Tuesday, April 3, 2012

What's In Store


In the unreal spectrum of what passes for reality TV is a little genre that follows the exploits of people who buy storage lockers. Storage Wars is probably the leader of the pack. I watch an episode or two now and again because some of the characters and some of their recovered loot perks my interest. If you stop judging the quality of this entertainment and the people who seem to make it their avocation, you can learn a thing or two about the treasures they bid or gamble on. They're risk takers, dreamers, who discover a real find now and then.
Antiques Roadshow it's not. They've glammed it all up to make "powerful TV." In other words it's an exaggerated mess that's orchestrated for an audience that's mostly materialistic or in a coma. Still I watch from time to time. But after you get past the locker with nothing but dirty mattresses, or the one with a valuable coin collection in a dresser drawer, something else is sneaking into your brain. After the ending feature where that snuff box recovered from an otherwise messy assemblage of Tupperware, outdated and musty clothes, and painted pine furniture, gets appraised at $3000. Something is raising it's unwanted head.
This stuff stored away, this stuff up for sale because someone didn't pay the rent on the locker, this stuff which contains personal effects, family photos, collections, accumulations, packed up lives...this stuff belongs to somebody. Somebody else.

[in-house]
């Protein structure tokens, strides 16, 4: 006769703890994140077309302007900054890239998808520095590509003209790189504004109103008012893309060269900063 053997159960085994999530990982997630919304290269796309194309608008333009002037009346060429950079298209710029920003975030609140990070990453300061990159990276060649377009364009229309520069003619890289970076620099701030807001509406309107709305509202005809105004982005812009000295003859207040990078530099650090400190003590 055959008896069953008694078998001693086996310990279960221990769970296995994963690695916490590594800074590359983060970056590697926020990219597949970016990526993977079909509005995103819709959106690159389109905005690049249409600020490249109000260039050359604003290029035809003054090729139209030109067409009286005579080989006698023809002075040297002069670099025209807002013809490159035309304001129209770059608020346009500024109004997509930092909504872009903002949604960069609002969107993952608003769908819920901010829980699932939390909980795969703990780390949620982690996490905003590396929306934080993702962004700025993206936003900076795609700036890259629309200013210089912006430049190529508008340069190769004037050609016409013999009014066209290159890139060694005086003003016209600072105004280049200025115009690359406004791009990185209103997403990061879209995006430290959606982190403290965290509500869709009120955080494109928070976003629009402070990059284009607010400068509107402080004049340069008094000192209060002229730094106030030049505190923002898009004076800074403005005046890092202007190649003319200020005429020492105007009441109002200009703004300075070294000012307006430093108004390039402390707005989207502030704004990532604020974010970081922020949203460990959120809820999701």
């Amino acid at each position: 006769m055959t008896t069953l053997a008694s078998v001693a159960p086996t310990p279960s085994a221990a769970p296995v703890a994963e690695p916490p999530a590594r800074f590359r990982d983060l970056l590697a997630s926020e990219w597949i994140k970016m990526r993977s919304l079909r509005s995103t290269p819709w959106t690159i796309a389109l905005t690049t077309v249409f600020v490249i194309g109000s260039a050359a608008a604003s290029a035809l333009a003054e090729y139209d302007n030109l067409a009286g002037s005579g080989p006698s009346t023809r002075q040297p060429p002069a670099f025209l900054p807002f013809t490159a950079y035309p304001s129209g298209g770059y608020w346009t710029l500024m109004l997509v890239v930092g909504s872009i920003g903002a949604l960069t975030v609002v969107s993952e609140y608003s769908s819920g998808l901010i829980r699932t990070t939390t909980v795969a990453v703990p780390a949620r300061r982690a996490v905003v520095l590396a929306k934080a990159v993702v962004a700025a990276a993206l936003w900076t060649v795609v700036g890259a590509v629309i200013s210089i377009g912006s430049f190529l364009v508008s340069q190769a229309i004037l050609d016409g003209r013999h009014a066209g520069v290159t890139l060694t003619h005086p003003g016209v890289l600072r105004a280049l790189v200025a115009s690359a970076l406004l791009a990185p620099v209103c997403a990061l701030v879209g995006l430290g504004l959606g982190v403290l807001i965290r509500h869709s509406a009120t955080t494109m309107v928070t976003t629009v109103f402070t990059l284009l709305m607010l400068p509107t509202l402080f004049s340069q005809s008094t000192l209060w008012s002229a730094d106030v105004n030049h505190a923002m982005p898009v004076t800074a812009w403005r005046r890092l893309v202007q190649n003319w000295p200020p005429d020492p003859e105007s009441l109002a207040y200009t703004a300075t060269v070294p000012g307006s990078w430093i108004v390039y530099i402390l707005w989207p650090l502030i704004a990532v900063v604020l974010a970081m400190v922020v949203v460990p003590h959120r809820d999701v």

The entire premise of this show is that all's fair in storage facilities and those who can't pay the rent. There is just one logical question that nobody seems to ask, much less answer. Why don't those in arrears use the contents of the locker, or even just something they can easily sell, and pay that overdue rent. Nope. They just abandon these pieces of furniture, these doll collections, these antiques? Couldn't pay the $100. due this month so I just walked away from the entire locker worth 5K?
How about a hard hitting documentary on the people who lost it all. Who are these folks who would rather walk away from an intriguing pile of life's detritus than to let some unctuous bargain hunter buy it for half it's worth and resell it for double or triple that?
I'm interested in the other war going on in their lives.

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